I haven’t had time to write in a while — the whole life on a farm thing and working a full time job. But I think an update is long over due for the grey beast, AKA the horse who tried to take his leg off in the gate & other owner worst nightmares.

Last we left off, I was taking his rehab slow enough that Oliver was ready to cry and he began taking rehab into his own hands by insisting on flying swaps instead of simple, and trying to drag me to the jumps when we would flat in the ring back in late February. I managed to keep him entertained until about mid-April with flat work, small cross rails working to small two-foot courses at home before I started lessoning on him again.

The first time I put the tack in the trailer and prepared to load him he nearly danced with glee. My goal was to show in mid-June at a big local show. Things progressed well, so we went. Mother Nature being the comedian that she is had other plans. We showed Friday in two classes over fences. Great first course, second course we missed a swap — my fault, so I skipped the hack, making excuses that maybe he wasn’t quite fit enough, but he was SO happy to be at a show. Sadly Friday night & Saturday night there was a MONSOON. I just decided  the ring was too slick and I didn’t want to risk it.

I do find myself strategically planning my HUNTER courses now. Make the step, find eight jumps with two clean swaps, exit stage left.  Now that I know he’s back from the injury, I scope out the ring for slick spots and places that may have deep footing. May be I’m over cautious, he is 100% much to the amazement of everyone involved. I’ve been instructed to let him do his job by the vets. It’s always going to be in the back of my mind though. So, I do my best to take the scenic route without making a big deal or having it look awkward. I gave it another six weeks and entered another show.

This past weekend the ring was sloppy but not flooded so I committed to showing the weekend if Oliver was game. He was a little silly — ok very sill — finding his inner Thoroughbred when I schooled him early on Friday. Lots of traffic usually doesn’t bother him, however he was very playful. Oliver is always game face on, when it’s time to show. Saturday I was really nervous, the poor judge was very kind. First course I steered around a ‘hole’ in the footing coming toward a line, looked down, pulled, then pulled some more. I found the deep one and said, “No, not deep enough,” and pulled again. We pulled a rail going into the line, then I panic and thought, “No do the add, OLIVE do the add stride!” Oliver at this point is getting annoyed, because he knows his job and what he needs to do to get out of the line. I hold my ground and insist on adding the stride, to which he finally agrees, and drops a foot on the back side of the oxer, as if to say, “See, I told you!”

Now I’m rattled and there’s a slick spot coming out of the corner of the ring that goes up to the diagonal, so I cut the corner, have added no leg, no pace and again find the deep one. Again I panic, resist with steel will to not pull, Oliver opens his stride eats up the distance, closes the gap and jumps out beautifully. I almost have myself together at the last line, two more over fences courses and I’m finally starting to trust that he knows he can do it. It’s so frustrating. I know what I need to do, he knows what he needs to do, I’m just scared to ask him. Because I know he would happily break his leg off and hand it to me, before telling me it’s bothering him.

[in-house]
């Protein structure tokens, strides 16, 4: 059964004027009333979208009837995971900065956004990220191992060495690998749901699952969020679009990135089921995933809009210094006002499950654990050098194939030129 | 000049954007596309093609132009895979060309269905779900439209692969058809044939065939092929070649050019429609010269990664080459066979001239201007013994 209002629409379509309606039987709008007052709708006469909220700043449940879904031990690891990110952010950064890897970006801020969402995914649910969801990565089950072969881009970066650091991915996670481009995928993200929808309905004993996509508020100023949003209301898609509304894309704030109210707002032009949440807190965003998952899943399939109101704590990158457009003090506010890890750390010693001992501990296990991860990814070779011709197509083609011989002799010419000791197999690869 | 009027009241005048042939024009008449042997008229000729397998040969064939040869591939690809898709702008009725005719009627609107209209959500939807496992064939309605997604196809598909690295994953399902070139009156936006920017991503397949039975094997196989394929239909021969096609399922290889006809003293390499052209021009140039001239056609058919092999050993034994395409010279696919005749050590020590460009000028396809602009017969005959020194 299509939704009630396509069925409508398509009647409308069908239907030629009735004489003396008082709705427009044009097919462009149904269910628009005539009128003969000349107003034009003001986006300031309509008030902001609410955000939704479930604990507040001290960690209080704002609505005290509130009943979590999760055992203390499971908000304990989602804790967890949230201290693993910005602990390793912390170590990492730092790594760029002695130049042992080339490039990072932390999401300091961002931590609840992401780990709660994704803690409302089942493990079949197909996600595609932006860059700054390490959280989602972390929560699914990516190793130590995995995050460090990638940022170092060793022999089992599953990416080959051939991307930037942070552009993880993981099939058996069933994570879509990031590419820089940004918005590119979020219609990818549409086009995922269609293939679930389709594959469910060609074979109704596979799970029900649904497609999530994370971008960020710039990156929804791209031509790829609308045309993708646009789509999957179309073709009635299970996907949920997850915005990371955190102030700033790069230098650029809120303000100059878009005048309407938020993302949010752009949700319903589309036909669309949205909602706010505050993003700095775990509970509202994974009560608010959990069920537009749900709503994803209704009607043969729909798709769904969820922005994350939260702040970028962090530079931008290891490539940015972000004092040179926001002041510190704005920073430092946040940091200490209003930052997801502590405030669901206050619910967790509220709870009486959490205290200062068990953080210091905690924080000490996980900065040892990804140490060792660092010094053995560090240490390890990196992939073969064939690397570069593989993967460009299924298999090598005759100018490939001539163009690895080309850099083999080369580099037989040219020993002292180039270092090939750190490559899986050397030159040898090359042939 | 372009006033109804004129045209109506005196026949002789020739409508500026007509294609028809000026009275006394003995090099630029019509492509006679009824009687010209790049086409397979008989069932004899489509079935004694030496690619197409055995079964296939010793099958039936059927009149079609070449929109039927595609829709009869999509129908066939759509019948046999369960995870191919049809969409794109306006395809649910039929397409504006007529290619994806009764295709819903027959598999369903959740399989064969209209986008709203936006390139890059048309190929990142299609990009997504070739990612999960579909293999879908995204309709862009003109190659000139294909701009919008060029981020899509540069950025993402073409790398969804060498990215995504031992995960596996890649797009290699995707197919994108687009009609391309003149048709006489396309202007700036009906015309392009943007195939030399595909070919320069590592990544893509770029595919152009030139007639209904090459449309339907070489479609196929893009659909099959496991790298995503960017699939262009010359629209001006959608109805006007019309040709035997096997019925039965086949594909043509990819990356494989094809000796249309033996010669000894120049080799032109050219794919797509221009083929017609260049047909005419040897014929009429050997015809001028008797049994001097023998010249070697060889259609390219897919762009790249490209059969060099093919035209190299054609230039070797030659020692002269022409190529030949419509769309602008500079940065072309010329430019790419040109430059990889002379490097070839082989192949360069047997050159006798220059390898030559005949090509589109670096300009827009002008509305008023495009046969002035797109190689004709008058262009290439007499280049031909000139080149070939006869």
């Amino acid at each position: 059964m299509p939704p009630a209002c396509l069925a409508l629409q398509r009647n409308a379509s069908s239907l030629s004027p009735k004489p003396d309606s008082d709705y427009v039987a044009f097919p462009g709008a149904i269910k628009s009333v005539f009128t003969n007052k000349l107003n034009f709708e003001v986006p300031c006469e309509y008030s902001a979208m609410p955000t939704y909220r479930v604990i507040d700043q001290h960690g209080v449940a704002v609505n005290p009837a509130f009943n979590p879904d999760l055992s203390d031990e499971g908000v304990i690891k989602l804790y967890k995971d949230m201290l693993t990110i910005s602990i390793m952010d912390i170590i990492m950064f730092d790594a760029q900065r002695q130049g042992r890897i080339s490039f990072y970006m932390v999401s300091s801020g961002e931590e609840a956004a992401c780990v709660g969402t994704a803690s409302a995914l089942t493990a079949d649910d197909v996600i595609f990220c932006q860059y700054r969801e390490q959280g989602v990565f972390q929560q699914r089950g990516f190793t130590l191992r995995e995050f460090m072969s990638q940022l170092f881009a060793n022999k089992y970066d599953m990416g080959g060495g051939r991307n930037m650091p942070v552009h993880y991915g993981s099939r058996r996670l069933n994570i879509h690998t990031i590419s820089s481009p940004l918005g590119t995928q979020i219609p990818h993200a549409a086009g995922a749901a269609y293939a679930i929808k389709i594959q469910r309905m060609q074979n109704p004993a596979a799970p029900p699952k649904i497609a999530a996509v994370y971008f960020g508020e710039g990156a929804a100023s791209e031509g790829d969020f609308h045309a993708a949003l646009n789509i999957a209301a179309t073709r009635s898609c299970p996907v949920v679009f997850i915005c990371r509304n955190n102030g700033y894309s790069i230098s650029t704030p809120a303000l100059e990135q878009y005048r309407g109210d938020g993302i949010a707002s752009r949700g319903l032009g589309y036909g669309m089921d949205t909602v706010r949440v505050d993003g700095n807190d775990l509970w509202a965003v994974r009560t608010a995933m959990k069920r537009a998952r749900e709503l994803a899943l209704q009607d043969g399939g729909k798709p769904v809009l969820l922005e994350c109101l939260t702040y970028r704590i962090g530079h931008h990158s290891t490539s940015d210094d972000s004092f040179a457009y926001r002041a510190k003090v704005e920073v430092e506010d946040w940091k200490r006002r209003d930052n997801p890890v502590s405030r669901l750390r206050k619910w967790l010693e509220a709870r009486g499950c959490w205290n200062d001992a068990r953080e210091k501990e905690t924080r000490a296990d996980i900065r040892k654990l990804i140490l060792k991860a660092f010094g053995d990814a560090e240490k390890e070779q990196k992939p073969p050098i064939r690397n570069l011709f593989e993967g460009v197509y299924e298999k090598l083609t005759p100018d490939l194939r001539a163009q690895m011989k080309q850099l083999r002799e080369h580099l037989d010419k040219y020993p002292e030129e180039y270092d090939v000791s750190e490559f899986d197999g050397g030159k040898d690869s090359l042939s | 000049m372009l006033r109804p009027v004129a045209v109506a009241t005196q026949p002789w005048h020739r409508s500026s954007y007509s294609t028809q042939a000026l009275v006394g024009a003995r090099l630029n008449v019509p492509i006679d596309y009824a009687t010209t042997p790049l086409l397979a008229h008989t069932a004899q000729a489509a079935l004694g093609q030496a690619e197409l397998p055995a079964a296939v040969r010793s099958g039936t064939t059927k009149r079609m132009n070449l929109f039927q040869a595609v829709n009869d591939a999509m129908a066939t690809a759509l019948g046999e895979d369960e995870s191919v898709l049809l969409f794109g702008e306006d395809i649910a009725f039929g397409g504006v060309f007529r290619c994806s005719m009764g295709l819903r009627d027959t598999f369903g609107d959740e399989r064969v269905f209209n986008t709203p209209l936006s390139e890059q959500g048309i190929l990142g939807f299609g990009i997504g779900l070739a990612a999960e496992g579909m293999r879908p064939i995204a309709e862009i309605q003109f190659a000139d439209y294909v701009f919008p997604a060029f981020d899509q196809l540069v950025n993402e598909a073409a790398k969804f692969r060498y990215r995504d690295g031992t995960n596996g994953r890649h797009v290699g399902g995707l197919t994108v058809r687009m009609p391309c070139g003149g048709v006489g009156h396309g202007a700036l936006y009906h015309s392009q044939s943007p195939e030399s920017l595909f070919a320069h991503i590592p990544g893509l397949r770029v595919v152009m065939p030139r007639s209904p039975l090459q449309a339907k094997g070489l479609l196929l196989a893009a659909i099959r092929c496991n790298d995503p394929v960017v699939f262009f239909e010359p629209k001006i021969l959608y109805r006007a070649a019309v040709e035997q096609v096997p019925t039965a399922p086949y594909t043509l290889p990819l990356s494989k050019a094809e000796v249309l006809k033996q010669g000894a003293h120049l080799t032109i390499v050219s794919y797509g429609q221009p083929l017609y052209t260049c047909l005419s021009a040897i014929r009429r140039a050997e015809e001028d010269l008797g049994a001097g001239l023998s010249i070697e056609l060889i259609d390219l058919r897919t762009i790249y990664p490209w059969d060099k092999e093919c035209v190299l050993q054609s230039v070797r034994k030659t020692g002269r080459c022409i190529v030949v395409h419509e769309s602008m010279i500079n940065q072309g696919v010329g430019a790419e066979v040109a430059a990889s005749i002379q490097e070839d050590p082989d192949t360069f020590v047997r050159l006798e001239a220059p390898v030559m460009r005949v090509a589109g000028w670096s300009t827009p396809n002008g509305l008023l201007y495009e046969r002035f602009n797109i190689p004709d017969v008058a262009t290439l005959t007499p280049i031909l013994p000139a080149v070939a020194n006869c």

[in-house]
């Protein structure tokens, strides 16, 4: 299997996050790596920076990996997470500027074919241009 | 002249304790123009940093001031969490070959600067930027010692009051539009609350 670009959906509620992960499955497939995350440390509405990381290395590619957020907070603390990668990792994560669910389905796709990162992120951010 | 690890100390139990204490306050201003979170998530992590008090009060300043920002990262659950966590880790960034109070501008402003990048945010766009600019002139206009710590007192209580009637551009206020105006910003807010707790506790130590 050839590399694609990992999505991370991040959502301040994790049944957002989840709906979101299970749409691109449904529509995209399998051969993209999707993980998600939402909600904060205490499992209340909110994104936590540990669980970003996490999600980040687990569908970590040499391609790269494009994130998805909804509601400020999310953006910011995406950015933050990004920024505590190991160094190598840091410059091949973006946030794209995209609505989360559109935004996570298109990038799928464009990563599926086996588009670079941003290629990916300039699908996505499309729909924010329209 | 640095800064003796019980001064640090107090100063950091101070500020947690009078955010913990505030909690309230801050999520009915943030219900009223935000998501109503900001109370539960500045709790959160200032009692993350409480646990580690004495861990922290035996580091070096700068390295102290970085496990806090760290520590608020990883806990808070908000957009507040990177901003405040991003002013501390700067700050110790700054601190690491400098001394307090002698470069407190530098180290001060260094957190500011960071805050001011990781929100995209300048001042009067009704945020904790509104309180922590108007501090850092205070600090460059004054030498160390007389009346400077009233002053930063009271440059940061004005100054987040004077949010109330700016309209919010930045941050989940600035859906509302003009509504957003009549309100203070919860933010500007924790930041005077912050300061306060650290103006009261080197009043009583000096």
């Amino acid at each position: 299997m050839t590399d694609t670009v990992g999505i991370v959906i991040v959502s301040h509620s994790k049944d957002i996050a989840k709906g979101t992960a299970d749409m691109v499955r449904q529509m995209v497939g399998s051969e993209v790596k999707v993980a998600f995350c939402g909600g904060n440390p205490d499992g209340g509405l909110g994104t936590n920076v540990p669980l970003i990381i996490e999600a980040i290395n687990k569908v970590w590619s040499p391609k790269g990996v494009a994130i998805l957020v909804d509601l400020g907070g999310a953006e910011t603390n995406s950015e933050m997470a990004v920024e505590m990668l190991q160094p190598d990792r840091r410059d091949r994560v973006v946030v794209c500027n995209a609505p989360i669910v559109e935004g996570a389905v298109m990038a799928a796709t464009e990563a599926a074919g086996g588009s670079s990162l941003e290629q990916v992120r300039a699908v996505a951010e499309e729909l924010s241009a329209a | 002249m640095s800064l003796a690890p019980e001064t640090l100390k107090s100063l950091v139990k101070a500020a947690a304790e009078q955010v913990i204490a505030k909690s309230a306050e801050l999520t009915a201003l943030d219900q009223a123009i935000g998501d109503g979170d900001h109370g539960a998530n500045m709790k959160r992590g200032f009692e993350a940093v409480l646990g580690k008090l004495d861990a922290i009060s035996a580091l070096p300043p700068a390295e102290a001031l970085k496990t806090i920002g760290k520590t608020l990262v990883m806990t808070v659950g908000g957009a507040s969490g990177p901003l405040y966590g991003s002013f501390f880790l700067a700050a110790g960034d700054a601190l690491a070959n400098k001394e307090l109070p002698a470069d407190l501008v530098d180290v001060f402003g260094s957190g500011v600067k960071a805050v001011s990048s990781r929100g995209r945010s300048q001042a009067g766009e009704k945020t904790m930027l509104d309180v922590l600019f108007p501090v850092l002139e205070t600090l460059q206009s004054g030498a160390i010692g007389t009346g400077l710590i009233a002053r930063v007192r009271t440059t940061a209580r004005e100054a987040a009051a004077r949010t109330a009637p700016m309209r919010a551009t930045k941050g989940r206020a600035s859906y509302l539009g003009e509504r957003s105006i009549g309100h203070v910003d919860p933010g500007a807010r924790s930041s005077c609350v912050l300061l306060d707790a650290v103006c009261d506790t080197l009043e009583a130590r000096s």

I’m getting annoyed with myself because the deep one HAS to be more difficult for him then adding leg and pressing up for the good spot. My trainer, Kelly Kocher, tells me all the time to be consistent and ride with a powerful pace to the base. The powerful pace has all the options, speed up, slow down, stay the same. If your pace has no power, you have no options.

Sunday we came out and I set some goals to not pull and RIDE well, not just sit up there and pull hoping for the best. I wanted to help Oliver out and give him clear instructions. He hacked great, sadly I was trying to work my way out of getting sandwiched as the judge called for canter and I accidentally asked him to counter canter. Whoops! Can’t fault him for doing what he’s told.

The course had my nemesis from my last show of 2015 (see blog post about owing the judge a bottle of wine!) It’s a bending line, but the ‘in’ is a straight vertical that you have to jump at an angle to make the eight strides. I am super proud we bulldozed over that demon. I kept my leg and pace around the corner, rode to the base and nailed it. Apparently we were both SO FOCUSED on each other and the course, neither of us happened to notice a band of local trail riders taking advantage of the race track at full tilt. I was told they galloped right past my ring and behind the judge while I was in the middle of my course. Oliver and I were completely unaware. The second course went well, but I let him fade around the corner to the bending line and found the deep distance, but managed to lope out on stride.

Sunday was a day of confidence building for both of us. I know Oliver doesn’t understand my hesitation, and I’m hopeful I can work out of it for him and give him the rides that he deserves in the future. He’s such a good boy, and tries so hard for me, I owe it to him to ride better and help him instead of getting in his way.